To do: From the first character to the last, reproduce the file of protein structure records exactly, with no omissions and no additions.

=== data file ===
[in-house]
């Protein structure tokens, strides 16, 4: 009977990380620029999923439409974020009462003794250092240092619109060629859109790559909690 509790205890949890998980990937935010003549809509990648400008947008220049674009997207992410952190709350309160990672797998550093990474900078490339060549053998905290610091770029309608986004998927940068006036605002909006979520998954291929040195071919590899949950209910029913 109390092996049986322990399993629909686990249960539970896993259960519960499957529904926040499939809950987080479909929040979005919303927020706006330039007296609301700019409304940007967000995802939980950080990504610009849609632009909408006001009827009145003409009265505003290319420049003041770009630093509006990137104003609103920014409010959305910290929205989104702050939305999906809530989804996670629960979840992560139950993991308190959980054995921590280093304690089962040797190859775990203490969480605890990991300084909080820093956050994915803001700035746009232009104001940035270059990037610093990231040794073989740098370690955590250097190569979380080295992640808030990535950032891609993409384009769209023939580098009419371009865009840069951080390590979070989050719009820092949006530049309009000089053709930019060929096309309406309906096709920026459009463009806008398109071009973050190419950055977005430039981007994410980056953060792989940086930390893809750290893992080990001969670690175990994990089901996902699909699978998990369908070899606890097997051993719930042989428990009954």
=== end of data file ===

[in-house]
């Protein structure tokens, strides 16, 4: 009977990380620029999923439409974020009462003794250092240092619109060629859109790559909690 509790205890949890998980990937935010003549809509990648400008947008220049674009997207992410952190709350309160990672797998550093990474900078490339060549053998905290610091770029309608986004998927940068006036605002909006979520998954291929040195071919590899949950209910029913 109390092996049986322990399993629909686990249960539970896993259960519960499957529904926040499939809950987080479909929040979005919303927020706006330039007296609301700019409304940007967000995802939980950080990504610009849609632009909408006001009827009145003409009265505003290319420049003041770009630093509006990137104003609103920014409010959305910290929205989104702050939305999906809530989804996670629960979840992560139950993991308190959980054995921590280093304690089962040797190859775990203490969480605890990991300084909080820093956050994915803001700035746009232009104001940035270059990037610093990231040794073989740098370690955590250097190569979380080295992640808030990535950032891609993409384009769209023939580098009419371009865009840069951080390590979070989050719009820092949006530049309009000089053709930019060929096309309406309906096709920026459009463009806008398109071009973050190419950055977005430039981007994410980056953060792989940086930390893809750290893992080990001969670690175990994990089901996902699909699978998990369908070899606890097997051993719930042989428990009954």